CHRIS JENNINGS / HERALD DEMOCRAT
Students in the ACES program at Sherman’s Piner Middle School run up the catwalk going over Hwy. 75 Wednesday afternoon. The students are taking part in the Healthy Choices Go Out For a Run program being administered by the school’s after school program, ACES. The Piner ACES program recently received a $1,000 grant to implement the program, which will include training for a 5K race and instruction on making healthy food choices.
The Sherman Independent School District’s after school program, ACES, will receive a $1,000 grant to implement a program called Healthy Choices Go Out For A Run (GO FAR) at Piner Middle School.
GO FAR is a running program designed to help students train for a five kilometer race later this semester. Adult volunteer coaches will use the Healthy Choices curriculum to educate students on making healthy food choices and building the endurance needed for a 5K race. Students and coaches will set fitness and running goals for the children as they train.
“The funds from this grant will allow us to provide students healthy snacks to support the students on the days they are actually running,” Alicia Thurston, ACES site manager at Piner, said. “During the food lessons, students will be researching ways to make some of their favorite snacks and desserts healthier by substituting some ingredients.”
The grant was part of more than $175,000 awarded to nearly 200 schools and community-based non-profit organizations nationwide by Youth Service America and a corporate sponsor. The grants were awarded to youth-led programs that include an activity element and a service element. The Piner ACES program, one of only 15 grant proposals selected from the state of Texas, was designed to help fight childhood obesity.
“This proposal included two parts — a running program called GO FAR and an ongoing study of making healthy food choices,” Thurston explained. “The GO FAR part of this grant proposal will help the participants prepare to run in a 5K race, which we will do at the end of this project. The healthy food choices will focus on everyday healthier food choices as well as researching foods that will better support your body for running.”
The Piner site manager said the grant will also allow the students to cook some of the healthier recipes and they hope to hold a “healthy” bake sale later this semester.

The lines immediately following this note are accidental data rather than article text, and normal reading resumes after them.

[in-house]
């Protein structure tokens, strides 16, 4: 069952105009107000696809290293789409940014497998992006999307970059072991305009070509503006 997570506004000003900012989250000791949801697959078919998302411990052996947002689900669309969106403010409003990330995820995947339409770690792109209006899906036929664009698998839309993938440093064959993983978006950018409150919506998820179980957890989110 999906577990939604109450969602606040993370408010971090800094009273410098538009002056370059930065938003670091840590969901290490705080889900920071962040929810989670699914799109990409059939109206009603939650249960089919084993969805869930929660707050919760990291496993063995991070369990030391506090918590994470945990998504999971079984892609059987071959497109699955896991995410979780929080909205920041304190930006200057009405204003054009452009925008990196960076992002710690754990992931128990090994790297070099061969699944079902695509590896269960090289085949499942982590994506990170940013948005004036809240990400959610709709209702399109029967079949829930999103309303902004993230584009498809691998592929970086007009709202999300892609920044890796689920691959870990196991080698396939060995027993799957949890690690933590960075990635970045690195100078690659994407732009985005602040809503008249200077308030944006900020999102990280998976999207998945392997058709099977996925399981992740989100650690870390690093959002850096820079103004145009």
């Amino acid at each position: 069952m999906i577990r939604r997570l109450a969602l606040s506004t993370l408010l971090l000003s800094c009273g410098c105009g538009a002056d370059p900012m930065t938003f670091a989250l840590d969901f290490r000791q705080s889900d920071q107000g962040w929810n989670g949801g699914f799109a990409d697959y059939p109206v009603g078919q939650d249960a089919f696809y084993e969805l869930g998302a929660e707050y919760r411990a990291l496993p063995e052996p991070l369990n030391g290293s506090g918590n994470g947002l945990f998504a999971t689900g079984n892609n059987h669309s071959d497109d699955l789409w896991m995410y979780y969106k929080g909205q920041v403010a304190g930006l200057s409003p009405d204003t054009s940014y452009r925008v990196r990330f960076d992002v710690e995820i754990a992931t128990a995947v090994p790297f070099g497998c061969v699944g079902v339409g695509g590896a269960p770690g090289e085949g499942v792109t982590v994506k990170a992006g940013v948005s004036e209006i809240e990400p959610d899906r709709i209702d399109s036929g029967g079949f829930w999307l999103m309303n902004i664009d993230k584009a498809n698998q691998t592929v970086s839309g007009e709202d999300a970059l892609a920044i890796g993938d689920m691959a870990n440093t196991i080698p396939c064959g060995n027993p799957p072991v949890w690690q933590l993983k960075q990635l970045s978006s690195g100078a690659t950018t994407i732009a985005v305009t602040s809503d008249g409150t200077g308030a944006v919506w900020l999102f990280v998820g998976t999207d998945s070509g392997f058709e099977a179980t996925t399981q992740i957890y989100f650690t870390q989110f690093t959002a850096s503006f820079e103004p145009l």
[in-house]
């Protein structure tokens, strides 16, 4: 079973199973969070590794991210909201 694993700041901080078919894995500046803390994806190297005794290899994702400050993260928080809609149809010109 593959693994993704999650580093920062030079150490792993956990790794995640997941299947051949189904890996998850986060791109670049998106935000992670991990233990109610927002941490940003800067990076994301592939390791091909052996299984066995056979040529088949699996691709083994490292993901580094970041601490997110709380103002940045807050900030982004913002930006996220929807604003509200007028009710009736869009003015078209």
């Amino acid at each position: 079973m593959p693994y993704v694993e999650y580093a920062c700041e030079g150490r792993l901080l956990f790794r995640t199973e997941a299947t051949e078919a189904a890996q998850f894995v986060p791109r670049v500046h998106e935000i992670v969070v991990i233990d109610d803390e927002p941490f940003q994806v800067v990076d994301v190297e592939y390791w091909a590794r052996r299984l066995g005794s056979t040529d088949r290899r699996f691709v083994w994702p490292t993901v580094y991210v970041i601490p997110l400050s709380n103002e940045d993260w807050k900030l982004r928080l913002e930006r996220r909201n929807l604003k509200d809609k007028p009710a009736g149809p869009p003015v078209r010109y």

“(This program) asks the young people of Texas to step up to address an issue that directly affects them,” YSA President and CEO Steven A. Culbertson said. “The program is changing the way communities across the country think about the role of young people. Kids can be leaders. They are teaching other kids — and grown-ups too — about the value of healthy lifestyles.”
According to recent data released by the Centers for Disease Control and Prevention, one in three American children is obese or overweight, conditions that can lead to chronic ailments like heart disease and diabetes. The program ACES will implement for the fifth through eighth graders at Piner was developed to encourage children, working with youth leaders and educators, to create and administer running and hiking programs to battle childhood obesity.
“We will begin this program with 15 boys and 15 girls,” Thurston said. “Our program will run for 12 weeks. Each week, participants will actually prepare for the 5K by running on Mondays and Wednesdays. On Tuesdays and Thursdays, participants will have the healthy food choice lessons.”
The current ACES teachers will be administering the program. Stacie Collins and Tommie Koch will lead the running portions, while Katie Hendrickson and Teri Masters will lead the healthy food portion.
“I will be working with our ACES director, Nele Rogers, to coordinate adult volunteers from the community to both come and run with the students as well as speaking to the students about making healthy food choices,” Thurston said. “The food choices students make have effects now and long term effects.”
Now in its fourth year, the ACES program, which stands for After school Centers on Education — Sherman, is funded through federal grants administered by the Texas Education Agency. This year that funding has been reduced by 25 percent and will be reduced by a further 25 percent next year.
Youth Service America has worked for the past 25 years to help communities by sponsoring programs such as Global Youth Service Day and Semester of Service; YSA grants and awards programs; and resources and training opportunities. YSA promotes a global culture of engaged youth committed to a lifetime of community action, learning, leadership and achievement.